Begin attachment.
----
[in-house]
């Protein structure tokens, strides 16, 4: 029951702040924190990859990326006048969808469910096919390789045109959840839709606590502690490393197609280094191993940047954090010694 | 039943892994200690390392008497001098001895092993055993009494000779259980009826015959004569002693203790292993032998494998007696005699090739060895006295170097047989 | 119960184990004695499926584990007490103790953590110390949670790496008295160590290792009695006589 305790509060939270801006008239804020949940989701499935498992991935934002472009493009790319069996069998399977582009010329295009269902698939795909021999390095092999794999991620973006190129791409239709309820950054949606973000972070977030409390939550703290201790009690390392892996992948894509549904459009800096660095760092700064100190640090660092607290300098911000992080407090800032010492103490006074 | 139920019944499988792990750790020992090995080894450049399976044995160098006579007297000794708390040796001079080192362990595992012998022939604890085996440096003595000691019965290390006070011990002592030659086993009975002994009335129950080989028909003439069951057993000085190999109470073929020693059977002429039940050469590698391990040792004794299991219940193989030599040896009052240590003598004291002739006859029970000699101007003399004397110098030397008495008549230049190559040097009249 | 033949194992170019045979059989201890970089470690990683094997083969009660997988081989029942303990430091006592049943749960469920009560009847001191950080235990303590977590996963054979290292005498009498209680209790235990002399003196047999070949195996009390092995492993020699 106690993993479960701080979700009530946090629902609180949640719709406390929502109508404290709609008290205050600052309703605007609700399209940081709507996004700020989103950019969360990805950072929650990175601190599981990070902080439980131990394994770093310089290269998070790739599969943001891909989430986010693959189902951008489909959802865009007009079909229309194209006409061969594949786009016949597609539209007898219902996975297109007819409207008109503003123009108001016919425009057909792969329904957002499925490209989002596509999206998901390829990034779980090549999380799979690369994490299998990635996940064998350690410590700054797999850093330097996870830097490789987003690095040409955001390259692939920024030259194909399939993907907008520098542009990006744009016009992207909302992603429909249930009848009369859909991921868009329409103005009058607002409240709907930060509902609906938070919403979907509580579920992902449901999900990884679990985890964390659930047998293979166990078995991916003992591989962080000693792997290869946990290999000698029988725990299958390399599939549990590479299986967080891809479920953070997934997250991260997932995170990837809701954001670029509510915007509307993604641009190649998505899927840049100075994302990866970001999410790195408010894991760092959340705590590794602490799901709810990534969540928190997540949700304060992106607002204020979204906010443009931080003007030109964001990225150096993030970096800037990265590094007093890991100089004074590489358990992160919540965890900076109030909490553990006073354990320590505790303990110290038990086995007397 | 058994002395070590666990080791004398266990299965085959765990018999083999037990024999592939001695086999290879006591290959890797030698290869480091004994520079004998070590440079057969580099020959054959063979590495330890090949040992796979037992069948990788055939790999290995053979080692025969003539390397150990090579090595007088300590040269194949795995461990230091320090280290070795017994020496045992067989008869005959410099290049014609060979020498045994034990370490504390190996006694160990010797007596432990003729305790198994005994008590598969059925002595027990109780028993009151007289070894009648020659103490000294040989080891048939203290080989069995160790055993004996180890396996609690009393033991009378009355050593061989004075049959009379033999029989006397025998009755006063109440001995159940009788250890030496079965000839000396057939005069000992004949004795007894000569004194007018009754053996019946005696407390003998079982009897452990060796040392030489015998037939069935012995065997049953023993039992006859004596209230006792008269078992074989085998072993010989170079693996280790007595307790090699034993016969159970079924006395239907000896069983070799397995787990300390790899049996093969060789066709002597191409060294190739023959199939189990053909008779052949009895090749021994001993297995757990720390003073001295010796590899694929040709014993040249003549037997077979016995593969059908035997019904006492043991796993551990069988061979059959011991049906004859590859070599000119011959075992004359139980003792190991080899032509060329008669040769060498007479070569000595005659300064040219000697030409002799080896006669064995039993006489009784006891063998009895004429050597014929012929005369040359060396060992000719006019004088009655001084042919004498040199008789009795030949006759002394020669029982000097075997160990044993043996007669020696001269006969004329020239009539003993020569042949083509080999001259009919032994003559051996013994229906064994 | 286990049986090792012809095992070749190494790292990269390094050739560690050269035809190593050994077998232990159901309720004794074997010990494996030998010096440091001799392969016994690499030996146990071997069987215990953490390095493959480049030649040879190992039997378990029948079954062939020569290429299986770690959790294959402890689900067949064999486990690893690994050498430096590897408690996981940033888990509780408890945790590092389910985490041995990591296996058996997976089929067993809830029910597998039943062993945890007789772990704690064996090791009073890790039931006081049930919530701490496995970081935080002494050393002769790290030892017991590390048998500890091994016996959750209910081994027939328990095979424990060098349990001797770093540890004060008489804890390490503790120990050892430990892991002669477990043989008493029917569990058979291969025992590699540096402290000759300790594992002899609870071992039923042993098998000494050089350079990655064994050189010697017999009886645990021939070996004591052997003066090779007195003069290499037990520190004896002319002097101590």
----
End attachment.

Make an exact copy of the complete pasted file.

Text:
[in-house]
């Protein structure tokens, strides 16, 4: 029951702040924190990859990326006048969808469910096919390789045109959840839709606590502690490393197609280094191993940047954090010694 | 039943892994200690390392008497001098001895092993055993009494000779259980009826015959004569002693203790292993032998494998007696005699090739060895006295170097047989 | 119960184990004695499926584990007490103790953590110390949670790496008295160590290792009695006589 305790509060939270801006008239804020949940989701499935498992991935934002472009493009790319069996069998399977582009010329295009269902698939795909021999390095092999794999991620973006190129791409239709309820950054949606973000972070977030409390939550703290201790009690390392892996992948894509549904459009800096660095760092700064100190640090660092607290300098911000992080407090800032010492103490006074 | 139920019944499988792990750790020992090995080894450049399976044995160098006579007297000794708390040796001079080192362990595992012998022939604890085996440096003595000691019965290390006070011990002592030659086993009975002994009335129950080989028909003439069951057993000085190999109470073929020693059977002429039940050469590698391990040792004794299991219940193989030599040896009052240590003598004291002739006859029970000699101007003399004397110098030397008495008549230049190559040097009249 | 033949194992170019045979059989201890970089470690990683094997083969009660997988081989029942303990430091006592049943749960469920009560009847001191950080235990303590977590996963054979290292005498009498209680209790235990002399003196047999070949195996009390092995492993020699 106690993993479960701080979700009530946090629902609180949640719709406390929502109508404290709609008290205050600052309703605007609700399209940081709507996004700020989103950019969360990805950072929650990175601190599981990070902080439980131990394994770093310089290269998070790739599969943001891909989430986010693959189902951008489909959802865009007009079909229309194209006409061969594949786009016949597609539209007898219902996975297109007819409207008109503003123009108001016919425009057909792969329904957002499925490209989002596509999206998901390829990034779980090549999380799979690369994490299998990635996940064998350690410590700054797999850093330097996870830097490789987003690095040409955001390259692939920024030259194909399939993907907008520098542009990006744009016009992207909302992603429909249930009848009369859909991921868009329409103005009058607002409240709907930060509902609906938070919403979907509580579920992902449901999900990884679990985890964390659930047998293979166990078995991916003992591989962080000693792997290869946990290999000698029988725990299958390399599939549990590479299986967080891809479920953070997934997250991260997932995170990837809701954001670029509510915007509307993604641009190649998505899927840049100075994302990866970001999410790195408010894991760092959340705590590794602490799901709810990534969540928190997540949700304060992106607002204020979204906010443009931080003007030109964001990225150096993030970096800037990265590094007093890991100089004074590489358990992160919540965890900076109030909490553990006073354990320590505790303990110290038990086995007397 | 058994002395070590666990080791004398266990299965085959765990018999083999037990024999592939001695086999290879006591290959890797030698290869480091004994520079004998070590440079057969580099020959054959063979590495330890090949040992796979037992069948990788055939790999290995053979080692025969003539390397150990090579090595007088300590040269194949795995461990230091320090280290070795017994020496045992067989008869005959410099290049014609060979020498045994034990370490504390190996006694160990010797007596432990003729305790198994005994008590598969059925002595027990109780028993009151007289070894009648020659103490000294040989080891048939203290080989069995160790055993004996180890396996609690009393033991009378009355050593061989004075049959009379033999029989006397025998009755006063109440001995159940009788250890030496079965000839000396057939005069000992004949004795007894000569004194007018009754053996019946005696407390003998079982009897452990060796040392030489015998037939069935012995065997049953023993039992006859004596209230006792008269078992074989085998072993010989170079693996280790007595307790090699034993016969159970079924006395239907000896069983070799397995787990300390790899049996093969060789066709002597191409060294190739023959199939189990053909008779052949009895090749021994001993297995757990720390003073001295010796590899694929040709014993040249003549037997077979016995593969059908035997019904006492043991796993551990069988061979059959011991049906004859590859070599000119011959075992004359139980003792190991080899032509060329008669040769060498007479070569000595005659300064040219000697030409002799080896006669064995039993006489009784006891063998009895004429050597014929012929005369040359060396060992000719006019004088009655001084042919004498040199008789009795030949006759002394020669029982000097075997160990044993043996007669020696001269006969004329020239009539003993020569042949083509080999001259009919032994003559051996013994229906064994 | 286990049986090792012809095992070749190494790292990269390094050739560690050269035809190593050994077998232990159901309720004794074997010990494996030998010096440091001799392969016994690499030996146990071997069987215990953490390095493959480049030649040879190992039997378990029948079954062939020569290429299986770690959790294959402890689900067949064999486990690893690994050498430096590897408690996981940033888990509780408890945790590092389910985490041995990591296996058996997976089929067993809830029910597998039943062993945890007789772990704690064996090791009073890790039931006081049930919530701490496995970081935080002494050393002769790290030892017991590390048998500890091994016996959750209910081994027939328990095979424990060098349990001797770093540890004060008489804890390490503790120990050892430990892991002669477990043989008493029917569990058979291969025992590699540096402290000759300790594992002899609870071992039923042993098998000494050089350079990655064994050189010697017999009886645990021939070996004591052997003066090779007195003069290499037990520190004896002319002097101590």